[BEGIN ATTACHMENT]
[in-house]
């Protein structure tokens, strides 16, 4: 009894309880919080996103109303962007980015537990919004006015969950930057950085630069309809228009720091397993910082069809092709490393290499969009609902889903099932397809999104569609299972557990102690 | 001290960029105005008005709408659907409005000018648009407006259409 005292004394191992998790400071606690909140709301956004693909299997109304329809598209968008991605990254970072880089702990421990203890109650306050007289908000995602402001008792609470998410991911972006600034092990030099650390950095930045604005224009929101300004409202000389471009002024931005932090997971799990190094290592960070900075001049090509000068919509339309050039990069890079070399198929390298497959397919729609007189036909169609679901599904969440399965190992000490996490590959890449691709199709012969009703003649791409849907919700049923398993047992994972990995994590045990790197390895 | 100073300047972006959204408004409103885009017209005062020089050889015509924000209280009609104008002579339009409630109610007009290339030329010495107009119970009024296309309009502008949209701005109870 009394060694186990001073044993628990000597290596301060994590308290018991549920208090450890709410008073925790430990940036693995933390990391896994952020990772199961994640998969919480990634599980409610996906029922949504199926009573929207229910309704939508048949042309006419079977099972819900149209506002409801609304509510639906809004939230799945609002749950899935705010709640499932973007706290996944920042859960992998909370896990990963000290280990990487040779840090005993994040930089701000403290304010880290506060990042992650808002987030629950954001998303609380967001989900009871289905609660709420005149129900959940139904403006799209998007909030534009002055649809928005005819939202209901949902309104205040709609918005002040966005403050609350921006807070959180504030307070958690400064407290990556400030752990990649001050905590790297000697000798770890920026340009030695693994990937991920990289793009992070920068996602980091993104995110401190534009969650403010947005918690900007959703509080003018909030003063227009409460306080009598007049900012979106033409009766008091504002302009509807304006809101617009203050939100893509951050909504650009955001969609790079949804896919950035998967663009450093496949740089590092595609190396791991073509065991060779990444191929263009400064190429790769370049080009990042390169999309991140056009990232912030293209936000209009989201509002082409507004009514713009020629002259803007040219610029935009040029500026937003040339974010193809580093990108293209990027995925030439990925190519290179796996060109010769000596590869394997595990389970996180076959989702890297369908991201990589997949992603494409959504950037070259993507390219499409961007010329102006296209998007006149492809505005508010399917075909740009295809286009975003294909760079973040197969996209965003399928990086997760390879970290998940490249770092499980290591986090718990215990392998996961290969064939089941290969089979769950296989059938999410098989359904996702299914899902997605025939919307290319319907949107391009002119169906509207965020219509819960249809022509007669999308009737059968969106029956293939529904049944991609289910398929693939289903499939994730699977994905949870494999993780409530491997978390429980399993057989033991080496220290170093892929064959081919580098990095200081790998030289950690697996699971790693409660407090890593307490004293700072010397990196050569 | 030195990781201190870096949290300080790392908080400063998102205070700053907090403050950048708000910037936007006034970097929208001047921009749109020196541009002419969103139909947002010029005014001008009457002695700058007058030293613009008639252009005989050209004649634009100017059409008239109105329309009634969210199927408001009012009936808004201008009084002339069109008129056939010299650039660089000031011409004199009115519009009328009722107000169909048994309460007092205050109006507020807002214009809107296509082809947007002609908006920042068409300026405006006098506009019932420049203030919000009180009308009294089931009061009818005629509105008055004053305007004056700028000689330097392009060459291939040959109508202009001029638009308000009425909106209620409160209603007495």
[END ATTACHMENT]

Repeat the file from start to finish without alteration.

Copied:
[in-house]
């Protein structure tokens, strides 16, 4: 009894309880919080996103109303962007980015537990919004006015969950930057950085630069309809228009720091397993910082069809092709490393290499969009609902889903099932397809999104569609299972557990102690 | 001290960029105005008005709408659907409005000018648009407006259409 005292004394191992998790400071606690909140709301956004693909299997109304329809598209968008991605990254970072880089702990421990203890109650306050007289908000995602402001008792609470998410991911972006600034092990030099650390950095930045604005224009929101300004409202000389471009002024931005932090997971799990190094290592960070900075001049090509000068919509339309050039990069890079070399198929390298497959397919729609007189036909169609679901599904969440399965190992000490996490590959890449691709199709012969009703003649791409849907919700049923398993047992994972990995994590045990790197390895 | 100073300047972006959204408004409103885009017209005062020089050889015509924000209280009609104008002579339009409630109610007009290339030329010495107009119970009024296309309009502008949209701005109870 009394060694186990001073044993628990000597290596301060994590308290018991549920208090450890709410008073925790430990940036693995933390990391896994952020990772199961994640998969919480990634599980409610996906029922949504199926009573929207229910309704939508048949042309006419079977099972819900149209506002409801609304509510639906809004939230799945609002749950899935705010709640499932973007706290996944920042859960992998909370896990990963000290280990990487040779840090005993994040930089701000403290304010880290506060990042992650808002987030629950954001998303609380967001989900009871289905609660709420005149129900959940139904403006799209998007909030534009002055649809928005005819939202209901949902309104205040709609918005002040966005403050609350921006807070959180504030307070958690400064407290990556400030752990990649001050905590790297000697000798770890920026340009030695693994990937991920990289793009992070920068996602980091993104995110401190534009969650403010947005918690900007959703509080003018909030003063227009409460306080009598007049900012979106033409009766008091504002302009509807304006809101617009203050939100893509951050909504650009955001969609790079949804896919950035998967663009450093496949740089590092595609190396791991073509065991060779990444191929263009400064190429790769370049080009990042390169999309991140056009990232912030293209936000209009989201509002082409507004009514713009020629002259803007040219610029935009040029500026937003040339974010193809580093990108293209990027995925030439990925190519290179796996060109010769000596590869394997595990389970996180076959989702890297369908991201990589997949992603494409959504950037070259993507390219499409961007010329102006296209998007006149492809505005508010399917075909740009295809286009975003294909760079973040197969996209965003399928990086997760390879970290998940490249770092499980290591986090718990215990392998996961290969064939089941290969089979769950296989059938999410098989359904996702299914899902997605025939919307290319319907949107391009002119169906509207965020219509819960249809022509007669999308009737059968969106029956293939529904049944991609289910398929693939289903499939994730699977994905949870494999993780409530491997978390429980399993057989033991080496220290170093892929064959081919580098990095200081790998030289950690697996699971790693409660407090890593307490004293700072010397990196050569 | 030195990781201190870096949290300080790392908080400063998102205070700053907090403050950048708000910037936007006034970097929208001047921009749109020196541009002419969103139909947002010029005014001008009457002695700058007058030293613009008639252009005989050209004649634009100017059409008239109105329309009634969210199927408001009012009936808004201008009084002339069109008129056939010299650039660089000031011409004199009115519009009328009722107000169909048994309460007092205050109006507020807002214009809107296509082809947007002609908006920042068409300026405006006098506009019932420049203030919000009180009308009294089931009061009818005629509105008055004053305007004056700028000689330097392009060459291939040959109508202009001029638009308000009425909106209620409160209603007495």